Within the ‘Forum’ view, select a challenge or phase of the project discussion, then click a ‘Topic’ header to view its contents. Here you will see a graphical representation of the idea network associated with that header. This is especially helpful for very active topic threads which have complex structures. Try ‘hovering’ your mouse over a graph node within the ‘Graph View’, notice upon hovering you can view the post to which the node corresponds. Graph view was optimized in SEREBRO 3.0 with Ajax/jQuery for improved performance and viewability. Figure 2 shows the project tool menu (left hand side) and a post with its reply options as seen in the SEREBRO graph view.
Figure 3 below demonstrates the details of an inidivial post within a topic thread in the forum. Observe the top of Figure 3 below, the idea type is one of brainstorm, agree, disagree, or finalized. Additional idea types can correspond to meeting notes from face-to-face meetings that do not involve SEREBRO directly but are encoded in SEREBRO to capture the meeting minutes. The thread name denotes the start of an idea network under the “New Icon” topic (not displayed). The arrows on the right hand side indicate a tangible outcome connection when ‘moused’ over; in this case two document uploads occurred due to this post. On the left-hand side, the personal graphic is part of the user’s customization. The badges iconify the level of earned creativity reward points. The reputation shows the scale of creativity that team members associate with a user’s post. The post’s date and time are recorded. The post text is the main component of the post. On the bottom, the credit button lets the user say whether they worked outside their role, input to the wiki, svn, or upload area, or posted the idea with another team member. The archive button is used to remove posts from a reward strategy, such as discussions on when to have meetings. The edit button allows the poster or other team members to alter the post. The person, time, and date of the edit are displayed in red inside the post. Agree and disagree buttons spawn new threads. Stop and finalize are buttons only seen by the team leader with team agreement to cease contributions to a thread or to finalize a thread into a single concept or topic for the next milestone. The score button allows team members to rate the creativity of a post which feeds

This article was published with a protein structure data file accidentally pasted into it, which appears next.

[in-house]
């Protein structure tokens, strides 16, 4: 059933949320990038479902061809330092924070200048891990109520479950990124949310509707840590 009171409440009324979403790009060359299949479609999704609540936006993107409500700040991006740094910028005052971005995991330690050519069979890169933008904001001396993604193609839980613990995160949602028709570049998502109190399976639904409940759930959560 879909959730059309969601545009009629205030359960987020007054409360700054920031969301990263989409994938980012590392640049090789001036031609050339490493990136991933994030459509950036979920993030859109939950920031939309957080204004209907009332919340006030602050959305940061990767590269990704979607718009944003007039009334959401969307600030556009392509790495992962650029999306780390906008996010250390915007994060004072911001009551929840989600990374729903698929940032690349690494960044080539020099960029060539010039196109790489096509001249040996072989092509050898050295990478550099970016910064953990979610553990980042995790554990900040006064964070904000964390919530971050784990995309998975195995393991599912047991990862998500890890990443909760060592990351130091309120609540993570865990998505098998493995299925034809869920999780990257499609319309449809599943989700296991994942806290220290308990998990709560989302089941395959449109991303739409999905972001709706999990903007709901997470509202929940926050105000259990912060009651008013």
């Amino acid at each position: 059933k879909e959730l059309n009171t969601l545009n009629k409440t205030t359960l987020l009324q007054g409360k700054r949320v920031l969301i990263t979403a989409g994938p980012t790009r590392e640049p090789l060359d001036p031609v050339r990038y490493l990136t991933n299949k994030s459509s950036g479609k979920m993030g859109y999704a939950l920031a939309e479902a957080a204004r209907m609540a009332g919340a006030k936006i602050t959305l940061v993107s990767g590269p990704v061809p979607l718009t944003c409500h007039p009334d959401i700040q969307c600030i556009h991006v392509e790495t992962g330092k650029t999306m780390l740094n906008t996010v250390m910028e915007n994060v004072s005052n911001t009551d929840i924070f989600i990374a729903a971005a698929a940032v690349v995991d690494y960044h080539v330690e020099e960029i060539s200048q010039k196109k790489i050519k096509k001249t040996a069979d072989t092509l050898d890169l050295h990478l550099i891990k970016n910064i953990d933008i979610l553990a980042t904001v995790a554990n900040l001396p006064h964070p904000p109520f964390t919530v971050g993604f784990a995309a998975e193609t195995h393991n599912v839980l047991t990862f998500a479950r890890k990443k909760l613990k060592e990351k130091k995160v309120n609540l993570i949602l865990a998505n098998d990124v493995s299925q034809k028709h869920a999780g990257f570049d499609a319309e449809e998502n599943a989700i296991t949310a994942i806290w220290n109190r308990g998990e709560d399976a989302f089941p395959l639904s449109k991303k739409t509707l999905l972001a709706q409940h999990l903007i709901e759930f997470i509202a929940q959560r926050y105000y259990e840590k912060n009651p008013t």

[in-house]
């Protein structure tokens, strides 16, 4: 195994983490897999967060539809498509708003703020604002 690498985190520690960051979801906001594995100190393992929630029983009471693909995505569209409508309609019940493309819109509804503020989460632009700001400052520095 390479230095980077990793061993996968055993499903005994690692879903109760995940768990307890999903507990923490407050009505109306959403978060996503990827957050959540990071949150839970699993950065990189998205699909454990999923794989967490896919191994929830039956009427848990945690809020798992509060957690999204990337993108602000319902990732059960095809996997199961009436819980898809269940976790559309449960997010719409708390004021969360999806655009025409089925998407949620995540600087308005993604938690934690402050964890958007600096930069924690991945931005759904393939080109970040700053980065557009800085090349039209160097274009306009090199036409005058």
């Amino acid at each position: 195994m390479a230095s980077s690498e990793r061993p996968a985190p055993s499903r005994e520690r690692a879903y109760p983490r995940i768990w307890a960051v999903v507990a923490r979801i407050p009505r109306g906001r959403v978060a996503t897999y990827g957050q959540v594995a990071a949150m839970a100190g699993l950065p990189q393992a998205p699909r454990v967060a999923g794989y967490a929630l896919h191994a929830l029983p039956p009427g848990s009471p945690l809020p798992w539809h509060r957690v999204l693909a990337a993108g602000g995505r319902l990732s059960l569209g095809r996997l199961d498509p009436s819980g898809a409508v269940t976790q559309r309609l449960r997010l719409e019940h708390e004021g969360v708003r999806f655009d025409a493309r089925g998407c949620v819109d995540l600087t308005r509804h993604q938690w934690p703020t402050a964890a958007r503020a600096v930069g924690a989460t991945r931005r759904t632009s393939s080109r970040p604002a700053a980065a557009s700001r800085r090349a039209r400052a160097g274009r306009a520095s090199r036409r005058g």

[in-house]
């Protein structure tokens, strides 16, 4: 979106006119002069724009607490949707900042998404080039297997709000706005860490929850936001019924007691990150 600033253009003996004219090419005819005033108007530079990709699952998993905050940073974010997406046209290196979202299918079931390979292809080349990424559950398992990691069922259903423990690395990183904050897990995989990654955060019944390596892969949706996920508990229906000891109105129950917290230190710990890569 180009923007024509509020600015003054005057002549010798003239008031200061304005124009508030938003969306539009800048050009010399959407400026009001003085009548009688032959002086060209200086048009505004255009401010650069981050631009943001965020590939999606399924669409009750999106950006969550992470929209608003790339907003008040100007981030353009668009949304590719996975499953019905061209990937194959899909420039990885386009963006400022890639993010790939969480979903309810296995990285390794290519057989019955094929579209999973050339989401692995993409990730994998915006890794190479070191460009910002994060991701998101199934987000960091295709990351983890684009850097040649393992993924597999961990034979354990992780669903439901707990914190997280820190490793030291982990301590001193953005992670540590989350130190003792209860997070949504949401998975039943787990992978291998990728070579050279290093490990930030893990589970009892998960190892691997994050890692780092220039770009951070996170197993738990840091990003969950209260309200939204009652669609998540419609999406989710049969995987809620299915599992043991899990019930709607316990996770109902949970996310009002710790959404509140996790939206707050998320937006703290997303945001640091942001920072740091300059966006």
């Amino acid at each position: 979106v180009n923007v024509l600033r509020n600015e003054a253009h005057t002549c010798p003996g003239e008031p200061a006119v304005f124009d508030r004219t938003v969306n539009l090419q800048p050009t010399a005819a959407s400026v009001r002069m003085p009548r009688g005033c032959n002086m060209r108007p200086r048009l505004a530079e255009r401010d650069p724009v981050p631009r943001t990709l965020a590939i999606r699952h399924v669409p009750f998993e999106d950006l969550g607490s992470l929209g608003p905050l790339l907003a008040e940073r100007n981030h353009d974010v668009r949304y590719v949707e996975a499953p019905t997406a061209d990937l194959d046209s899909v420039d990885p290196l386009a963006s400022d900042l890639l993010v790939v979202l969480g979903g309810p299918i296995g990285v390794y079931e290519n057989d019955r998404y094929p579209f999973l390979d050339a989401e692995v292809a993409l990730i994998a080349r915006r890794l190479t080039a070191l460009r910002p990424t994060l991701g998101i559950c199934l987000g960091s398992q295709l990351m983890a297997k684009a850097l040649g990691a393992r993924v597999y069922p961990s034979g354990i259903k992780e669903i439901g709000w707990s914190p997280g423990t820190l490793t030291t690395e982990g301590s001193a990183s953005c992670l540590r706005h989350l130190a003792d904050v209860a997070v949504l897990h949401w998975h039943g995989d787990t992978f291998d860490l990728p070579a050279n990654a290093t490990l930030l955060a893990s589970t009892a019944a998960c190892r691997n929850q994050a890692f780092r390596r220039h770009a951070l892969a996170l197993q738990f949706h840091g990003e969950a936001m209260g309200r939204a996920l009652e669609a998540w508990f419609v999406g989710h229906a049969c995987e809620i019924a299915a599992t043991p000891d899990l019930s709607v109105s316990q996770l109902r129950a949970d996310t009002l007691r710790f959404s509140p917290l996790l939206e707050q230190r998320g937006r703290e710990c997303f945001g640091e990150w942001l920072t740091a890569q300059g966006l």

into the reputation of the original poster.
These are the just the basics, explore the system taking full advantage of the navigation menu and observe what the Fall CS 4503 class has created. After exhausting the forum, we recommend exploring the highly organized wikis within each project, these contain a majority of the documentation which the project teams drafted while developing their individual prototypes within the projects. You can also opt to view the video demonstration for more information and a verbal description of the common system use cases.